Model Minority Myth

I didn’t know that this title for Asian Americans even existed until my oldest daughter gave me a book two Christmas’s ago titled, The Making of Asian America, A History, by Erika Lee. That’s where I read the phrase “model minority” for the first time. I remember, I paused for a moment, held the book open in my lap and allowed memories of my life to surface . “But what importance does a /tle even have when I lived most of my life unaware that it existed?” That was my question during that pause. I couldn’t help but notice, that in that moment, a shift happened to my internal narrative and certain things in my life started to make more sense. The model minority myth is rooted in stereotypes that all Asians are passionate about academics (particularly in math and science), have strong family structures and a reverence for doing things by the book. This narrative tells us that if we adhere to these expectations we will be accepted as part of the in-group, as equals with all the other Americans.

Both of my parents are from the Philippines, met and married in Belgium, immigrated to and started their family here in the states. I was born in America which gave me my American citizen status. Regardless, I was constantly asked where I was from (I’m sure it was because of my coloring). I would answer “America”. “No, I mean, where were you born?” I would then respond “Washington, DC.” Still more questions… “Like, where are you FROM, from…you know, your family.” I would say, “Ohhhhhhh! My parents are from the Philippines!” Upon their discovering I really wasn’t “from” America, they would offer information about a military base in the Philippines, or that they knew someone who went on a missions trip to the Philippines. I would nod at them and smile while responding with “that’s nice” but to myself think “okay, what do you want me to do with that information? I have no family in the military or who have reported they were visited by missionaries from America.”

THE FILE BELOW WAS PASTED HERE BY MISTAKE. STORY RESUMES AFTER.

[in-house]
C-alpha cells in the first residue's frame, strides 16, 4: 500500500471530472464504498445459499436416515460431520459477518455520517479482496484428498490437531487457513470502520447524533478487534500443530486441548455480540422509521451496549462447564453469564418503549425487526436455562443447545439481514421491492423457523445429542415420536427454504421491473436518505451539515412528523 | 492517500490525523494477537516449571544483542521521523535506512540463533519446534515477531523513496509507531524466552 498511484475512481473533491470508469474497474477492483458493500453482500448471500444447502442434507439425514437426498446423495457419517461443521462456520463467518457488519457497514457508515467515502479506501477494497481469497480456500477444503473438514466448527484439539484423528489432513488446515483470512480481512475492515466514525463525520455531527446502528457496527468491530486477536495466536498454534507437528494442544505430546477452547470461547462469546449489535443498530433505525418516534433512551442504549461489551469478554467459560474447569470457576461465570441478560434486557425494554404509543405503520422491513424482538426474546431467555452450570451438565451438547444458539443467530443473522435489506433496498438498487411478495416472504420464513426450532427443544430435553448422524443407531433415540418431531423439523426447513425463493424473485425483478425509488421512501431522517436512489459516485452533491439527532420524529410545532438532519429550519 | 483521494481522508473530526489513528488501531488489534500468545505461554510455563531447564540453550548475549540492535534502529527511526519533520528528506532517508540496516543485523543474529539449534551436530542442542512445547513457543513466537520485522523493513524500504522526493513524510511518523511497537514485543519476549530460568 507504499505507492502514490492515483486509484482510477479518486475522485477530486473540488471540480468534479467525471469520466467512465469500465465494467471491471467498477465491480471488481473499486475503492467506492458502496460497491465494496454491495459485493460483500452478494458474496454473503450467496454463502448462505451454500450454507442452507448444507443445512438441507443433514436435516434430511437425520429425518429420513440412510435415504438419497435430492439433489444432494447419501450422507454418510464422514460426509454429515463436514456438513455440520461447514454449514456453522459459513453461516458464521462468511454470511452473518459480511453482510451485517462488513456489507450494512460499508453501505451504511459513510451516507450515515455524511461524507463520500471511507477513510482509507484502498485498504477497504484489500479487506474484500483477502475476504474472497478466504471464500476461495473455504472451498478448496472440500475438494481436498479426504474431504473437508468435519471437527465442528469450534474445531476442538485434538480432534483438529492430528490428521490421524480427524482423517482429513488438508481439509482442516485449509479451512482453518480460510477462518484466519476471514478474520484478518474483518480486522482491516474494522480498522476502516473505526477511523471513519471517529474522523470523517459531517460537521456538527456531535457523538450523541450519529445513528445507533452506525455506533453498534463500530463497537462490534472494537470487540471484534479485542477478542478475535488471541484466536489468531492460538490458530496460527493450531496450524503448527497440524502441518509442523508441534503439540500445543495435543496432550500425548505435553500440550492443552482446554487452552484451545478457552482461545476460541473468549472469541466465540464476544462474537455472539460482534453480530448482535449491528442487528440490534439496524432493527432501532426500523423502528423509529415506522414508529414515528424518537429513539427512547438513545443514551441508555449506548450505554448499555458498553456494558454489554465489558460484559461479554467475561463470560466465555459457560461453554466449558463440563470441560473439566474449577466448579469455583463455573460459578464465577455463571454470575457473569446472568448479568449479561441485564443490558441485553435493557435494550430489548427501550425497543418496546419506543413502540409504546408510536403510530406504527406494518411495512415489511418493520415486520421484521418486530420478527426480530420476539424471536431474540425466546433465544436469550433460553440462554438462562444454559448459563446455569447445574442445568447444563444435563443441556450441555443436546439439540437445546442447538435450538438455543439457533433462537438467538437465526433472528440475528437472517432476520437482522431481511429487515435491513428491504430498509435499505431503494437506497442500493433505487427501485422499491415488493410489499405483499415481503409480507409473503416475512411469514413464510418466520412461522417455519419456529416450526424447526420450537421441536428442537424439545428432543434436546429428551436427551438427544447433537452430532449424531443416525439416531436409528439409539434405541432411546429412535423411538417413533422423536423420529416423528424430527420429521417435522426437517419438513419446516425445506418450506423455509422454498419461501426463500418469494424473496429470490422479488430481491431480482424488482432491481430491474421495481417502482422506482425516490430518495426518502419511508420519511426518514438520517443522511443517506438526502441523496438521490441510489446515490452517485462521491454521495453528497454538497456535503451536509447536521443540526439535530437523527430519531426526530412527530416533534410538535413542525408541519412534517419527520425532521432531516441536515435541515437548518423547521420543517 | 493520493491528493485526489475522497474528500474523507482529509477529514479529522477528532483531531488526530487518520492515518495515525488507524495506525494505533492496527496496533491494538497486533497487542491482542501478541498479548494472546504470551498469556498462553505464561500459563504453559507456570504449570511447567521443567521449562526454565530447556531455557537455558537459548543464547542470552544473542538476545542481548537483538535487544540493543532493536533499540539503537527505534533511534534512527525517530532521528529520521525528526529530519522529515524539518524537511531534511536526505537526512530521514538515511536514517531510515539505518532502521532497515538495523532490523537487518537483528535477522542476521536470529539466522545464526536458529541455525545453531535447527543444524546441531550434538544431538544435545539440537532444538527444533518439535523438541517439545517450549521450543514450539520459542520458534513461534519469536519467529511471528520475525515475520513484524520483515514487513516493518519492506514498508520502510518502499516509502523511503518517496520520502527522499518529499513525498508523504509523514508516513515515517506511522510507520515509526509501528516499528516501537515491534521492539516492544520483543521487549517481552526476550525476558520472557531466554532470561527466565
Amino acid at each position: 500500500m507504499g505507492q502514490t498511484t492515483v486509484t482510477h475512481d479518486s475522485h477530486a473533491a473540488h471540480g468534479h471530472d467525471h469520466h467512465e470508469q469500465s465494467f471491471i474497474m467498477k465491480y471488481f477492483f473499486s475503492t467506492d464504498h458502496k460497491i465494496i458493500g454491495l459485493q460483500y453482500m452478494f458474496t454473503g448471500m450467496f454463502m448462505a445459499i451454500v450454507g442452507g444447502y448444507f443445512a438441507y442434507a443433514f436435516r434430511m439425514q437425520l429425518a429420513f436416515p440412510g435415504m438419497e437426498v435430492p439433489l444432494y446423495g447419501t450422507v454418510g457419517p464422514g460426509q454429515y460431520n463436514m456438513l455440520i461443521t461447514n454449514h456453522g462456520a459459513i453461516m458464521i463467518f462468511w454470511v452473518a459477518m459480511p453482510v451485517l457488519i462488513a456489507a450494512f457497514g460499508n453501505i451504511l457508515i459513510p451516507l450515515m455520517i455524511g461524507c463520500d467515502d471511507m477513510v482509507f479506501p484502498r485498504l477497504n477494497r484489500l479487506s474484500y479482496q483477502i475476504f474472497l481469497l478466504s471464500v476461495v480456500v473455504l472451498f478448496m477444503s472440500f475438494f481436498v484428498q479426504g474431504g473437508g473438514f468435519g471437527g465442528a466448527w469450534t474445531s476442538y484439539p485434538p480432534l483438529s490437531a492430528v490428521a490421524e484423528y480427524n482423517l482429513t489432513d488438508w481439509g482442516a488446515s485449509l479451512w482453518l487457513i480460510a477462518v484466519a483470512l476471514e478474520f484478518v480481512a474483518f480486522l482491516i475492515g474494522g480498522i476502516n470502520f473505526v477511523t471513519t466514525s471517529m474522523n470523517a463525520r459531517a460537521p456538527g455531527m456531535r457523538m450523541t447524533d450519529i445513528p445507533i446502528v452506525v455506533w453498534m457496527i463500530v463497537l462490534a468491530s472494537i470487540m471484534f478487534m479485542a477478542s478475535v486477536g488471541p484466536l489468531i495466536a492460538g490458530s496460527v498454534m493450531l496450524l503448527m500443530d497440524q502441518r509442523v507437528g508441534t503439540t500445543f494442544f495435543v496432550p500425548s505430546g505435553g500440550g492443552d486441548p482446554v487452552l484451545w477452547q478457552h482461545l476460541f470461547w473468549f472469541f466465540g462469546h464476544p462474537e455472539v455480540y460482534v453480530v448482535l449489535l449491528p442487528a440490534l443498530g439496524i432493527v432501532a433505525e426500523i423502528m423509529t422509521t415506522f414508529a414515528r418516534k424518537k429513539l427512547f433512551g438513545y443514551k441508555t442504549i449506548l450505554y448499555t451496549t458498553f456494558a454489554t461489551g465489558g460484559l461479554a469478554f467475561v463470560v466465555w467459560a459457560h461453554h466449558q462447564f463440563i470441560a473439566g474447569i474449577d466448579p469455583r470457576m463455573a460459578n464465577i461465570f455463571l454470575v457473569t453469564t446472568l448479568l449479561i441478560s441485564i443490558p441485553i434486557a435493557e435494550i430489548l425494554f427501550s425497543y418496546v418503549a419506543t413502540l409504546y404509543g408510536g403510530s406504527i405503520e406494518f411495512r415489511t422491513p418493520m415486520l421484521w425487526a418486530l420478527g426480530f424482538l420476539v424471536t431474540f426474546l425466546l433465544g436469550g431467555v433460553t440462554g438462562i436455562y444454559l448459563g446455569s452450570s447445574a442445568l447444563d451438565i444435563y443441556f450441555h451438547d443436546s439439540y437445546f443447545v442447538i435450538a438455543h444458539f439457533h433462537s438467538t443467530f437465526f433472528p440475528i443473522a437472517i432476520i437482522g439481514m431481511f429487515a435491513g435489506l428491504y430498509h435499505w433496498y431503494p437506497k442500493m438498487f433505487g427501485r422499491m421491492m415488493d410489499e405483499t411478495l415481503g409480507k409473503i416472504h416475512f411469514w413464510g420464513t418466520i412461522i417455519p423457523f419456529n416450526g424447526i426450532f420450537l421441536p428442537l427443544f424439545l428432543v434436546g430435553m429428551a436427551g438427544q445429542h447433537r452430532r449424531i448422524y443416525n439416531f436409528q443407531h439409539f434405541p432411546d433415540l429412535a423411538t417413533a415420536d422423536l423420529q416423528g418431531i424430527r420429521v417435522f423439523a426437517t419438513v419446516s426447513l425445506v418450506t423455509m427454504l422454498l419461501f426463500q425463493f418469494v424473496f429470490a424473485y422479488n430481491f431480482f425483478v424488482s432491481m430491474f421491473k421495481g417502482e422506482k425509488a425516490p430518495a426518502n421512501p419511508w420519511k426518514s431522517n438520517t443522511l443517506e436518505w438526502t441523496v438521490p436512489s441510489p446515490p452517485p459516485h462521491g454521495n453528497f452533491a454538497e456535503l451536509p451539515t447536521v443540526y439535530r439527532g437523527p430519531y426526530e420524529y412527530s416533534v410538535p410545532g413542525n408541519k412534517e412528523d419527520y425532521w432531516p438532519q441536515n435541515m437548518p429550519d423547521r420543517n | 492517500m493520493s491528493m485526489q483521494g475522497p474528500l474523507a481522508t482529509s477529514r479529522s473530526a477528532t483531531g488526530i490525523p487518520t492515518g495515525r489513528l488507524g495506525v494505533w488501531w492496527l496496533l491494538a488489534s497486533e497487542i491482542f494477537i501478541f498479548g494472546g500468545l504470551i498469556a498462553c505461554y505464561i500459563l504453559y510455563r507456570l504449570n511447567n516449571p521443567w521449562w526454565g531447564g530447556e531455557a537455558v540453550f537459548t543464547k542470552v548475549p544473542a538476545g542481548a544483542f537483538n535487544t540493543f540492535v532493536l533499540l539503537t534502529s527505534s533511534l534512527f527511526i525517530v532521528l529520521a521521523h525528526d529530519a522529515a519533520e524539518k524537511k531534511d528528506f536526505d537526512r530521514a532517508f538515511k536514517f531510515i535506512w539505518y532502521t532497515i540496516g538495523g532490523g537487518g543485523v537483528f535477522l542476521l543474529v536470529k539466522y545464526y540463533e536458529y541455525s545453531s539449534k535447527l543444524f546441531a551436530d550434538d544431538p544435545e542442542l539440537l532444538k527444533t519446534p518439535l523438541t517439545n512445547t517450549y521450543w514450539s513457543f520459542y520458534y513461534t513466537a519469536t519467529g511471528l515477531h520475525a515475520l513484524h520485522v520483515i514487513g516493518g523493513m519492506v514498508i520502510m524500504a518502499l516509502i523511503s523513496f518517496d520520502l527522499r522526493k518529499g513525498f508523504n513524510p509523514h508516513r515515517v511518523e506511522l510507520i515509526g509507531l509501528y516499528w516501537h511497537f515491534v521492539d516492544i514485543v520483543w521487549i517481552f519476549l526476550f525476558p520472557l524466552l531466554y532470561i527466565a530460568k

Over time these interactions made it clear to me that I would never be seen as an American , but as someone who came from somewhere else. Fast forward to the moment I came across the concept “model minority,” I understood why my parents wanted me to only speak English to them, and not our family’s native language, Tagalog, It explained why there was this fixation on name brand things that signaled living in America. All this and more was done so that we wouldn’t be picked on, or singled out. Despite our efforts in assimilating into the culture, it didn’t take us to the logical end of being viewed as American citizen. Instead, we were seen as a specific kind of minority; a well-behaved, cooperative one (a kind for others to model), but still viewed as minorities who came from somewhere else. 

By Mary Waugh

Mary is a yoga instructor at The Bella Prāṇa Wellness Collective in Tampa Florida